A legitimatized "Paquete Semanal, S. A." could distribute Netflix content in Cuba today.
To the extent that we are allowed to see it, Cuba's plan for the Internet focuses on connectivity in homes and public places and support of areas that are considered socially important like education and health care. Even if Cuba is patient and leapfrogs current technology, a large investment will be required in service of those goals.
What about digital entertainment?
As shown below, real-time entertainment (audio and video traffic) accounts for over 70% of North American, fixed access, downstream traffic during peak hours. Netflix is the individual leader with 37.1% of downstream traffic.
The infrastructure investment needed to support digital entertainment is beyond Cuba's means, but, necessity being the mother of invention, Cuba has outsourced digital entertainment to El Paquete Semanal. The organization supporting El Paquete has grown organically and efficiently distributes content in a timely manner. There is demand for their product and El Paquete may be Cuba's largest private employer.
That is the good news, but is El Paquete officially legal? And isn't it's viability dependent upon copyright piracy?
Ironically, El Paquete must also suffer from piracy by end users. I don't know if they worry about that today or just tolerate it and rely on fresh weekly material for their revenue. Regardless, if prices rise after the removal of the wholesale piracy subsidy, there would be a greater incentive for end-user piracy.
Normalization of relations between the US and Cuba will eventually require elimination of the piracy subsidy that makes El Paquete viable. When the negotiations on digital piracy take place, Cuba should consider the strategic role El Paquete plays and find a settlement that allows it to remain a part of the Cuban digital infrastructure.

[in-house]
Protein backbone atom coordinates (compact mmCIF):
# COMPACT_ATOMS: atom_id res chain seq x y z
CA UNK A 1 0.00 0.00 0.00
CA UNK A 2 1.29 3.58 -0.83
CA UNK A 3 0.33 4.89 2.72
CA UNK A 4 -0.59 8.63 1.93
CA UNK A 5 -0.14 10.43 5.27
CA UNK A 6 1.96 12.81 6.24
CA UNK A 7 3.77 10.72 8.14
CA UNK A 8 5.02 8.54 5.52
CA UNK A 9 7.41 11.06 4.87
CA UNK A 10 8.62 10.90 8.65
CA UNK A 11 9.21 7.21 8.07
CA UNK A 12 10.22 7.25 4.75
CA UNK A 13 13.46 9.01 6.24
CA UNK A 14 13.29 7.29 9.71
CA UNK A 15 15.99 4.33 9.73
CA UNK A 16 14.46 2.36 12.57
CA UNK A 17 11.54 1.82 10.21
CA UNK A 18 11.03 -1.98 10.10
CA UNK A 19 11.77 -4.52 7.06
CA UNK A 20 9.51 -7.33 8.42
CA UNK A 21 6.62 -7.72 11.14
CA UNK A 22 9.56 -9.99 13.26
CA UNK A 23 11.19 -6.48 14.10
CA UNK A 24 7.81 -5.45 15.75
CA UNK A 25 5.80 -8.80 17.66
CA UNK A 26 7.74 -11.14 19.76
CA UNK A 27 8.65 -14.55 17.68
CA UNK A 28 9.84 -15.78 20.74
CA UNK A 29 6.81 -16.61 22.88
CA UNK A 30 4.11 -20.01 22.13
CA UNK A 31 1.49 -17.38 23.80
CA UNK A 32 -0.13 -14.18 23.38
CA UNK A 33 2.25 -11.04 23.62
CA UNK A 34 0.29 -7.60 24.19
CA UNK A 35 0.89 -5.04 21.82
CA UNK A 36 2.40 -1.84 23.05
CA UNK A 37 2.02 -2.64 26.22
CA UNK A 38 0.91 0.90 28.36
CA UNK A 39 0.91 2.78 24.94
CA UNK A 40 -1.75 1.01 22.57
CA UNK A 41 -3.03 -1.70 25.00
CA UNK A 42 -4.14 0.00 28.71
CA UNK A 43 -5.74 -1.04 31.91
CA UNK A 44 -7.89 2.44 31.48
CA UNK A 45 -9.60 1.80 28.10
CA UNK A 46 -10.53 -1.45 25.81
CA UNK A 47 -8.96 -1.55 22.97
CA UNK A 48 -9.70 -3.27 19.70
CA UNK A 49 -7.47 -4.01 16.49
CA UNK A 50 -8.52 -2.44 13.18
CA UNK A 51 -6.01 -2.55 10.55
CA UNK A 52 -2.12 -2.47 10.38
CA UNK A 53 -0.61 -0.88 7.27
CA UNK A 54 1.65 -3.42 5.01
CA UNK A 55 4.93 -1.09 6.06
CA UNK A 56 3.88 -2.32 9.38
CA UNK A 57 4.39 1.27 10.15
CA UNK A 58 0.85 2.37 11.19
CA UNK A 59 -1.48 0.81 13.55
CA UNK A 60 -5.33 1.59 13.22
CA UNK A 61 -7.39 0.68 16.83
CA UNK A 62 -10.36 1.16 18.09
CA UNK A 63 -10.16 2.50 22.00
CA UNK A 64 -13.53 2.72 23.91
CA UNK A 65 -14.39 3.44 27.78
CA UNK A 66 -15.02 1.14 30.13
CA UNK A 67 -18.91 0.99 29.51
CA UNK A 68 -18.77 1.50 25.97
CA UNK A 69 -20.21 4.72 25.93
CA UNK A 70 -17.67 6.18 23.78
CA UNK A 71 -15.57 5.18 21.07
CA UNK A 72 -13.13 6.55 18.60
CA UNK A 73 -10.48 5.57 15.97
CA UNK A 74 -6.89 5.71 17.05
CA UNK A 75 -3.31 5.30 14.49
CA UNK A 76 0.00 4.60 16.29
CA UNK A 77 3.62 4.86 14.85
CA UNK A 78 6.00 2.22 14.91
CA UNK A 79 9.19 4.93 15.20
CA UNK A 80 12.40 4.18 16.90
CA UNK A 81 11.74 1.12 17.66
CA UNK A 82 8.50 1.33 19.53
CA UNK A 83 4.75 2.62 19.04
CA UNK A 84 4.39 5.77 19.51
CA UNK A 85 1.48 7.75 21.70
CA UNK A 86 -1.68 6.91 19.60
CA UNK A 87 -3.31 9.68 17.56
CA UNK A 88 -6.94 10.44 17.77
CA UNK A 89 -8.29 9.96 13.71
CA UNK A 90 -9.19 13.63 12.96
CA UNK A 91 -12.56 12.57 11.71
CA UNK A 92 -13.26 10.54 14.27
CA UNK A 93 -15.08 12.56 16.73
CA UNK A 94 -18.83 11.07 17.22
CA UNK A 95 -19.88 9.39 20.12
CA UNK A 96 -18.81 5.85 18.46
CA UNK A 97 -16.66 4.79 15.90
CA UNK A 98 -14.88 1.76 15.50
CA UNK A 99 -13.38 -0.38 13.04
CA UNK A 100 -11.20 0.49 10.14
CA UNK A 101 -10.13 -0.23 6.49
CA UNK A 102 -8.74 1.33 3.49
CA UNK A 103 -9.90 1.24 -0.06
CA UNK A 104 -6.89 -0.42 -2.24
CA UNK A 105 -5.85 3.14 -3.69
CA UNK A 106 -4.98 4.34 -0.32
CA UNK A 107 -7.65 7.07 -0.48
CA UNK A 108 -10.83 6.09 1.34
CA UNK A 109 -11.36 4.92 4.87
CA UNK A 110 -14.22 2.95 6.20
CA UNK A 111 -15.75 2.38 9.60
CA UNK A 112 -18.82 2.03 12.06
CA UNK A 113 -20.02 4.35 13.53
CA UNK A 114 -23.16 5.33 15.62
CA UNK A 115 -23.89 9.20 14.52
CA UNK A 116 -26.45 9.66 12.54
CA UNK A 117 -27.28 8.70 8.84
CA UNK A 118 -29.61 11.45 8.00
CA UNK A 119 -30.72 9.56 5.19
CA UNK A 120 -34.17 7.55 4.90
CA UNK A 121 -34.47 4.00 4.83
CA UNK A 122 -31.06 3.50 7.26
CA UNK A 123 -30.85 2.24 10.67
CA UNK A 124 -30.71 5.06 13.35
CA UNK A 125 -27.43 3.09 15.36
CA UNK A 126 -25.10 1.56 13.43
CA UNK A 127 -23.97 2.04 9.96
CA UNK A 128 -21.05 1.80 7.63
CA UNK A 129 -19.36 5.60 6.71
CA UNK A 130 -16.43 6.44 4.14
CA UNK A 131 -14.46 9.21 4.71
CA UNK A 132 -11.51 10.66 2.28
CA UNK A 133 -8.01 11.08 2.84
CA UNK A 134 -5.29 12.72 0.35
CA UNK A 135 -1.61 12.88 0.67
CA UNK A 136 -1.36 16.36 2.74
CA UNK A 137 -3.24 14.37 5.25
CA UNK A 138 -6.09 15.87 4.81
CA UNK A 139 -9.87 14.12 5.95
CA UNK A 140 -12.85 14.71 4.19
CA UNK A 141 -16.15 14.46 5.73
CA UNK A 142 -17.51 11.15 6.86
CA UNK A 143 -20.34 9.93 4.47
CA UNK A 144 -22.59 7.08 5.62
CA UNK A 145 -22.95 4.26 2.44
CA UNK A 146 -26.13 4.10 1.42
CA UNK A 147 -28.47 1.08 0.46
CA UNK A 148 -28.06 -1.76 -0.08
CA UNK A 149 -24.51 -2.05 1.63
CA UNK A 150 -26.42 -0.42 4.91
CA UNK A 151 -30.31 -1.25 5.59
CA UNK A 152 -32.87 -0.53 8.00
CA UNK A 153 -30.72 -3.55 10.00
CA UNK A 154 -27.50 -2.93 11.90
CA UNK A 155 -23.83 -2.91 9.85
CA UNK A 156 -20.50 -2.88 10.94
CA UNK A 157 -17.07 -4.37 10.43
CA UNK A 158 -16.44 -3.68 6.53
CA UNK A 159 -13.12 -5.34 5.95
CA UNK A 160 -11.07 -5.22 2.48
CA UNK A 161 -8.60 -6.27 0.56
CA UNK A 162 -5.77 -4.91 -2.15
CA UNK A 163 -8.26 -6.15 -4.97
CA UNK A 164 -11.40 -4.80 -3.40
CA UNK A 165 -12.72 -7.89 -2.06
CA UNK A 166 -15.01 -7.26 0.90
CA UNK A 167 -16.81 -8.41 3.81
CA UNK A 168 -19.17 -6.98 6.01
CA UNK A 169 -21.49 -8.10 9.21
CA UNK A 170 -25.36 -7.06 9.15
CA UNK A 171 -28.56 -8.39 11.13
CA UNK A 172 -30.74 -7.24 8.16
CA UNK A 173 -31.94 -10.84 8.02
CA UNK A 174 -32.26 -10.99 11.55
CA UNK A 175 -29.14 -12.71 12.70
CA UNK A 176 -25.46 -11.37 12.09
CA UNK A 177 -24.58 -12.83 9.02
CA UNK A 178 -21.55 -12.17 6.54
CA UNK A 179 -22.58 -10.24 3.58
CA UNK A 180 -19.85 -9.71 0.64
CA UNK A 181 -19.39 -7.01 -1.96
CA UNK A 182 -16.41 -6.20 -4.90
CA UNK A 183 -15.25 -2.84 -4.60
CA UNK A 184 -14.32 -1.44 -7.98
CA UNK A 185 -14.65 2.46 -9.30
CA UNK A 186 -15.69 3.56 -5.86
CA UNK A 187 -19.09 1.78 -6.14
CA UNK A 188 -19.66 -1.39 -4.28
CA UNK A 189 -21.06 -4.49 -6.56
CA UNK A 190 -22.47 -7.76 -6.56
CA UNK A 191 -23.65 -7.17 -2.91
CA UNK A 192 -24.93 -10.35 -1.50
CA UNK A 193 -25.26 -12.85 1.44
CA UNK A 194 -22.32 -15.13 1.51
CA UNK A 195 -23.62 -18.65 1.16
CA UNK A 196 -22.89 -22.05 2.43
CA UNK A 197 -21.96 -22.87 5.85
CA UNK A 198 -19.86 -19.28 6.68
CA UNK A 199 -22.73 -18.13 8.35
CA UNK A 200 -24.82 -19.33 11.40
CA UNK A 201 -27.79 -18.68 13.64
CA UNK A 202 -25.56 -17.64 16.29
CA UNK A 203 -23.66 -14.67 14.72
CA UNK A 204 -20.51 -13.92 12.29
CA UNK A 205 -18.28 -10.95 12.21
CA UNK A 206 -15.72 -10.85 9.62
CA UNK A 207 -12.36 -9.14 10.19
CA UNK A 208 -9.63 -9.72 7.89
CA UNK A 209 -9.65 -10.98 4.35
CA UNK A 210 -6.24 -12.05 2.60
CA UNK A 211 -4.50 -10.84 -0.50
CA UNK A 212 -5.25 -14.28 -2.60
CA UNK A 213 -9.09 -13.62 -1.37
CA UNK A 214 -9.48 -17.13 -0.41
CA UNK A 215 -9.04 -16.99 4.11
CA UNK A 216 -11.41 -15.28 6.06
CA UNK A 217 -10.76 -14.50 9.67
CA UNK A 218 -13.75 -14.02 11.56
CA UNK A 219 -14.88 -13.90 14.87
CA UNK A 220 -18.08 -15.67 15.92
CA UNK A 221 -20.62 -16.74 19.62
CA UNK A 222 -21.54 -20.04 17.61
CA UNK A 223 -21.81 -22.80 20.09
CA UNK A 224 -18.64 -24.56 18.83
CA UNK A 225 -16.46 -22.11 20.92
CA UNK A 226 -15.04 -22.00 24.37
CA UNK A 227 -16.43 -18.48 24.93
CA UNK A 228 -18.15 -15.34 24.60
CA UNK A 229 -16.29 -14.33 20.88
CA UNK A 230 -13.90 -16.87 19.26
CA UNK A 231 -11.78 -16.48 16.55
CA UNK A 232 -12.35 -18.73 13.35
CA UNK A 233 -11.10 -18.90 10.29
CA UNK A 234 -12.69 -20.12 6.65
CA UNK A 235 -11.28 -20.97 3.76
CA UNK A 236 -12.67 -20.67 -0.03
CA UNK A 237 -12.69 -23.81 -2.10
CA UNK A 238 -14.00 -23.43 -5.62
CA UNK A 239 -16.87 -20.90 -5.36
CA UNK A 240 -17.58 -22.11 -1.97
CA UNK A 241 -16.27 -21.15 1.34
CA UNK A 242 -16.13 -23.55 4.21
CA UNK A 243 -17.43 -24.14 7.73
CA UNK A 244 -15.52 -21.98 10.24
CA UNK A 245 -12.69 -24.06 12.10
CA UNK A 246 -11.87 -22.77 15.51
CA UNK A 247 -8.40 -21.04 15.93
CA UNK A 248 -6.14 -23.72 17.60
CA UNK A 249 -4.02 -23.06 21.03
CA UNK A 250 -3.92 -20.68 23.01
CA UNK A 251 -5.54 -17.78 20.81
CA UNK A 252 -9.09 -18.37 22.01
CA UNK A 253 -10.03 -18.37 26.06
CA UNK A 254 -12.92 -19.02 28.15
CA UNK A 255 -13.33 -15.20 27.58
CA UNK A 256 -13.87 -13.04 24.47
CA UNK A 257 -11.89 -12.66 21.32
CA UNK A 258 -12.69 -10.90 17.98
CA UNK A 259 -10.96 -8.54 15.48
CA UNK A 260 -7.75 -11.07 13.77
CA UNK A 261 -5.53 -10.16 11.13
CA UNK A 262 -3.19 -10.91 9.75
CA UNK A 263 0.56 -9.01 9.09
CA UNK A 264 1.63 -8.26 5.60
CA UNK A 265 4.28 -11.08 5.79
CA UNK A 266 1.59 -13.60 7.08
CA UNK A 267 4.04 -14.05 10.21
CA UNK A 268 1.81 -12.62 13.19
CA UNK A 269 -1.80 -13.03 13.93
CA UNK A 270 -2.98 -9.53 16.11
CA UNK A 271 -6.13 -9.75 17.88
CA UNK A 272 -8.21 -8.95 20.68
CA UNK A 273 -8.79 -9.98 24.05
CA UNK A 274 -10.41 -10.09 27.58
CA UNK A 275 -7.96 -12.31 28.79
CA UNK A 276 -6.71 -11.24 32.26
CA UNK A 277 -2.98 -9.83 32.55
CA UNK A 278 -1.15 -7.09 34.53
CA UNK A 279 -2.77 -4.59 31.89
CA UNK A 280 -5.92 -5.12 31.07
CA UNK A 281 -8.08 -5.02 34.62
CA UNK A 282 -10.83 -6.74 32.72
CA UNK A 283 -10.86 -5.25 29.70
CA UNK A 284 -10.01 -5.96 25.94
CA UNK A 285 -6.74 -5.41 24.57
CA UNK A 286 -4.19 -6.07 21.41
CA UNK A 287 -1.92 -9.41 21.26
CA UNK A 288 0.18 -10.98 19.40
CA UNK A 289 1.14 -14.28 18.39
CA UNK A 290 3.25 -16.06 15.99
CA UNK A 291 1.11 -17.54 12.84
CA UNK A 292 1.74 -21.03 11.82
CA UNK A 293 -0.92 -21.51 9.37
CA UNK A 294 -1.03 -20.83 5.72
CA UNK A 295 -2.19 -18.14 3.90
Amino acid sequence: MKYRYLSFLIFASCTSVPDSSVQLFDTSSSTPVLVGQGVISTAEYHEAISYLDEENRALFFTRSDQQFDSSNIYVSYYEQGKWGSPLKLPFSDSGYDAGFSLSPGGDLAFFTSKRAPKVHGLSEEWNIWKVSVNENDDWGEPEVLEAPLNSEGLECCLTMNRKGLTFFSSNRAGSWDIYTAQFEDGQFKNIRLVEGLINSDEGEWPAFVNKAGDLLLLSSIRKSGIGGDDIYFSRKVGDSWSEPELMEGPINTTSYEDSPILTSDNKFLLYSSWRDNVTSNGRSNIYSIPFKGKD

(There might even be competing "paquetes semanales" -- with the government acting as a wholesaler that negotiates deals with content owners).
Netflix entered the Cuban market shortly after December 17, but that seemed to be a symbolic step, with no prospect of profit. It will be many years before Cuba is able to support the streaming of Netflix content, but a legitimatized "Paquete Semanal, S. A." could distribute Netflix content in Cuba today.
In this post, I have focused on content distribution, but the Cuban film and creative communities could be a source of Spanish language content for Netflix and others to distribute in other nations, including the US. I had suggested earlier that Cuba could be a source of content for Google and it's been reported that Cuba is being considered as a location for "Fast and Furious 8" -- might we see Google, Amazon, Netflix and other production centers in Cuba one day?